Summon Percy to Parly - irate MPs
LOBAMBA – Members of Parliament (MPs) want Government Press Secretary, Percy Simelane, summoned to parliament to answer on some statements he made about them on SBIS radio yesterday morning.
Simelane happened to rub MPs the wrong way when he answered questions about the Value Added Tax (VAT), particularly when addressing the confusion that emanated from the MPs’ motion over the regulations governing this tax. The VAT came into effect on Sunday.
Simelane was expressing gover-nment’s view that the VAT will continue as planned regardless of the motion moved in Parliament on Monday this week.
However, in parliament yesterday, MPs were clearly unhappy about the Government Press Secretary’s statements. They want Simelane to be brought before the parliamentary Sessional Committee to answer because they felt insulted by him. They also want an unreserved apology.
Lobamba Lomdzala MP, Marwick Khumalo, said Simelane portrayed MPs in a negative light to the public.
"The Sessional Committee must get Simelane here so that he can be called to order on how to relate to MPs and also to get to understand how parliament works. Simelane does not even come here; he relies on second hand information obtained from his bosses (Cabinet) as they control the media," alleged Khumalo.
He added that MPs actually never said the VAT should be set aside. He said there was no way they could do that because they were the ones who passed it into law.
"Government knew this, but they still used Simelane to portray an incorrect picture about us on radio. We are honourable MPs and not civil servants, so he had no right to address us in this manner. Government should not have used their ‘messenger boy’ to address us," he said.
Khumalo said if government allowed a civil servant to talk politics then other civil servants should be allowed to do so.
He said it was imperative that Prince Guduza, Speaker of the House of Assembly, has a word with Simelane.
"It now seems that parliament is at Hospital Hill (Cabinet offices), not where it’s supposed to be," he said.
Nkhaba MP Enock Dlamini said Simelane had to speak like he did so that he did not end up losing his livelihood. He had to carry out the instructions of his superiors.
‘He is setting MPs against nation’
LOBAMBA – Mts-ambama MP Bheki Mkhonta says Government Press Secretary Percy Simelane was setting MPs against the nation.
"Simelane was short of saying we are fools and that we are mad on national radio," said Mkhonta.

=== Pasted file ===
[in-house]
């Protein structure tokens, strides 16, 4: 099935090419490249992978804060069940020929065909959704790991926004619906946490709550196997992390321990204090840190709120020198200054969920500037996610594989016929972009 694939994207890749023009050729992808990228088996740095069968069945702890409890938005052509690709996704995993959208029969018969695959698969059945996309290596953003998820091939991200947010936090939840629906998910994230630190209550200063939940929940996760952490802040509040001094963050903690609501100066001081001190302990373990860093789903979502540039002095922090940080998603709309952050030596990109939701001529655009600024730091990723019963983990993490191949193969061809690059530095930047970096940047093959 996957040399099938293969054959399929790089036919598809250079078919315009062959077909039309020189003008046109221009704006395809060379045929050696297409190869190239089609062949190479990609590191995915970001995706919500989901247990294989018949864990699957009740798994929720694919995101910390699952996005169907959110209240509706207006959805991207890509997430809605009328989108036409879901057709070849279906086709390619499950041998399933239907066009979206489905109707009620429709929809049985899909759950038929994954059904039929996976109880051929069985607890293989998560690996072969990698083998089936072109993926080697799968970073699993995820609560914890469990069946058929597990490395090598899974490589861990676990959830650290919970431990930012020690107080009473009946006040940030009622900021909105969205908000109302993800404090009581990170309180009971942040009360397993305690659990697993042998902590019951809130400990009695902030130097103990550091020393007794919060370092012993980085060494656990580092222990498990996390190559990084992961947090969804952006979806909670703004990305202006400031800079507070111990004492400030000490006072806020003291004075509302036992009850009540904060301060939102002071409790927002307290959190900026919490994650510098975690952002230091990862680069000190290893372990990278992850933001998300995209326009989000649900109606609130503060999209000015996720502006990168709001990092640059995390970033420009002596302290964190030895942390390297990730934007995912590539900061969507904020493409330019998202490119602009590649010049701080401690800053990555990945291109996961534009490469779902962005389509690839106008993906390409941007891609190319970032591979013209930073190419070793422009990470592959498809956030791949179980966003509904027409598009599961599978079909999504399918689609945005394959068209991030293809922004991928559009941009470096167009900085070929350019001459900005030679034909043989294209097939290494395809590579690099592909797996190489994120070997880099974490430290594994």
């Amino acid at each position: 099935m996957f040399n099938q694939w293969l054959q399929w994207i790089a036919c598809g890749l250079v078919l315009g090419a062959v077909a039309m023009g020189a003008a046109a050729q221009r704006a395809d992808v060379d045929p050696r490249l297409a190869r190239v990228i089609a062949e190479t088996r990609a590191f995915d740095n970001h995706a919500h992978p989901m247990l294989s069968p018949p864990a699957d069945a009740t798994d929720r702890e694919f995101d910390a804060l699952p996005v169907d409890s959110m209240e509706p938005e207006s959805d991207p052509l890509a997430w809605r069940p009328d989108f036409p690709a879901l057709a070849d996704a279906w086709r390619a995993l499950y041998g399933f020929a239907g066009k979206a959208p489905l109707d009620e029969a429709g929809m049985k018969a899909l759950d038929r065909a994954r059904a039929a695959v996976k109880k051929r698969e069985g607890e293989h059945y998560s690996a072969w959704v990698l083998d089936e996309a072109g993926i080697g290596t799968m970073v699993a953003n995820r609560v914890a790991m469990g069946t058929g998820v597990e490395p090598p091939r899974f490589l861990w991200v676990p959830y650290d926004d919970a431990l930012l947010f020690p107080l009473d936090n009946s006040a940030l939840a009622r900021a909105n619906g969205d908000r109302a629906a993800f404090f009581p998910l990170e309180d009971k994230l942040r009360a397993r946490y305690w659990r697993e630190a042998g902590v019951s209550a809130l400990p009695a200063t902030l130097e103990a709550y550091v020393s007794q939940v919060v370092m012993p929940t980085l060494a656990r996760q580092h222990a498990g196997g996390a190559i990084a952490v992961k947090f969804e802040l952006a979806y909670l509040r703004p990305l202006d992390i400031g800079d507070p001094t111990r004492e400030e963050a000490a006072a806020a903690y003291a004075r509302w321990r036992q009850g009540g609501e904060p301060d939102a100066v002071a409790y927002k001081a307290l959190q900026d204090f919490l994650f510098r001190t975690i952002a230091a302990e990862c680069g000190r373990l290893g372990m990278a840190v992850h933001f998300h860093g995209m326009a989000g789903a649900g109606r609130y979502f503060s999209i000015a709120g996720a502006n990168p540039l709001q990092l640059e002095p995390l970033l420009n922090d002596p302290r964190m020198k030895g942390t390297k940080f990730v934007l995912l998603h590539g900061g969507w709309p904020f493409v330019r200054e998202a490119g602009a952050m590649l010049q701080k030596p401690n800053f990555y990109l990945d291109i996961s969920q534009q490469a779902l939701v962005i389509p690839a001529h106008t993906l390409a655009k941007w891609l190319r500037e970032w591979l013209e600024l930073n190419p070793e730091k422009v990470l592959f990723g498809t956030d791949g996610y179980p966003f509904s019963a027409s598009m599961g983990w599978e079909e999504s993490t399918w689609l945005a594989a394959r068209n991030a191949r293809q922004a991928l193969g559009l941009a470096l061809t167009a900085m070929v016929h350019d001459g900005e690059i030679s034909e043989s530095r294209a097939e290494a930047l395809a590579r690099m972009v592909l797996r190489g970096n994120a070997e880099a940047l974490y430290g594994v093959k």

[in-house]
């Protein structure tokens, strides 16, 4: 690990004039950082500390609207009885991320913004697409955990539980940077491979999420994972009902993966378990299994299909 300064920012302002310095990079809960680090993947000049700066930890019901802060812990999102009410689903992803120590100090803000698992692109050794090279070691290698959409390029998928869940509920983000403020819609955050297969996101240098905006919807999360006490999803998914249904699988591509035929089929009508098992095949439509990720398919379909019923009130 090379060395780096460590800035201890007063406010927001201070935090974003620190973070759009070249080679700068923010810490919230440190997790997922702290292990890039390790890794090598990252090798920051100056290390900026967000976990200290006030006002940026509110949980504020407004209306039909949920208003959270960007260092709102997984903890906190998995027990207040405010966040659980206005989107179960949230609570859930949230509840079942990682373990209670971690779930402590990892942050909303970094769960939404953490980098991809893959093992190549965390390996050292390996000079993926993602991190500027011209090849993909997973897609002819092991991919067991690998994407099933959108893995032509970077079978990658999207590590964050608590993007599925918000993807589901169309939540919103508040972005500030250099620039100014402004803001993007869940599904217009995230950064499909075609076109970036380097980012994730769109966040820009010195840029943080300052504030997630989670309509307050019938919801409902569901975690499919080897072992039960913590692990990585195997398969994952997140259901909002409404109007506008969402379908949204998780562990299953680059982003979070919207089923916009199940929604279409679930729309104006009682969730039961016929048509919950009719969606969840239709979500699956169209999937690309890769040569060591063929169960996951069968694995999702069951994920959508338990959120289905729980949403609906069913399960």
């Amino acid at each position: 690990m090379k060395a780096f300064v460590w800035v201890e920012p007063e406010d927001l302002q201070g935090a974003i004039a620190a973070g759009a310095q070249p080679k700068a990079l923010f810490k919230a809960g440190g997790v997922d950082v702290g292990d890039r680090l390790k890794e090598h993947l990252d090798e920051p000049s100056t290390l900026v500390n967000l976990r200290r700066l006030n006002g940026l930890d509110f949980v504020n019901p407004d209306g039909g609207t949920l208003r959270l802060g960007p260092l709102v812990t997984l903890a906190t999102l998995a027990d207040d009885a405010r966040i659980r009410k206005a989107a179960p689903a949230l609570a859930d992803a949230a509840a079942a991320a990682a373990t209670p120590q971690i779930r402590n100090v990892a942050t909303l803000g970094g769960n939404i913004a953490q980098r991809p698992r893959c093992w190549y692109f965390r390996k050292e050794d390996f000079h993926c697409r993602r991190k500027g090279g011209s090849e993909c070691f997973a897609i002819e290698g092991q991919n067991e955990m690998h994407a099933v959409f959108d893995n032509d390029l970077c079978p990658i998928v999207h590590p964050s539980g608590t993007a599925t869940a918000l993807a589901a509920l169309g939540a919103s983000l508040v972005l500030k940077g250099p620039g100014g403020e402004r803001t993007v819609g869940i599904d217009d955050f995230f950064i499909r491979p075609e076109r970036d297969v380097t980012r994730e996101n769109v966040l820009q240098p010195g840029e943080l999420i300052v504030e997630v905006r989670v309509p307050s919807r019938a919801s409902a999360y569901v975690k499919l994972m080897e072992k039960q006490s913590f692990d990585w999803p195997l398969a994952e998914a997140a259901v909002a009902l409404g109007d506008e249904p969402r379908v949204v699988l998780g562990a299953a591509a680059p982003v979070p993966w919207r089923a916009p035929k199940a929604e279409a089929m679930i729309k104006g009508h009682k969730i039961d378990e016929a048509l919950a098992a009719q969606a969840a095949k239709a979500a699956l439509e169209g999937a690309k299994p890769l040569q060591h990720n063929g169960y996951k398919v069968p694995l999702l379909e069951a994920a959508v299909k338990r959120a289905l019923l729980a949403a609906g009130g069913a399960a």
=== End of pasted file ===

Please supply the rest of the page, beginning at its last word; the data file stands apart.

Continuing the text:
Mtfongwaneni MP Patrick Gamedze, said Simelane’s statements on radio had the potential to divide parliament and Cabinet and make it seem like these two entities cannot work together.
He said Simelane must apologise for the damage he has already caused.
Ludzeludze MP Nonhlanhla Dlamini said Simelane lambasted MPs on radio with his statements by saying things such as "MPs are joking" on the VAT issue.
Nhlambeni MP Frans Dlamini wondered what made Simelane get up in the morning just to speak things he did not have full knowledge of.
We only aim to address VAT regulations - Enock
LOBAMBA – The suspension of the Value Added Tax (VAT) Act is not desired by MPs, but they really want the regulations set aside for a while in order to address them.
"When we were here on Monday we spoke about the suspension of regulations, it’s not like we don’t want VAT," said MP Enock Dlamini.
MP Gibson Hlophe added that as far as he could remember no one said "away with VAT".
"We are aware and prepared to pay VAT, but we have seen discrepancies that must be addressed," he said.
However, the big question that somewhat seemed difficult to clarify was whether or not the suspension of regulations automatically meant the suspension of the Act. Attorney General (AG) Majahenkhaba Dlamini was called to differentiate between regulations and the actual law.
His response was that the definition of the law included regulations. He said regulations can be amended. In a separate interview, when asked whether or not an Act could function while regulations are suspended, he said this depended on whether or not the rates in the VAT matter discussed were tied up with the Act or regulations.
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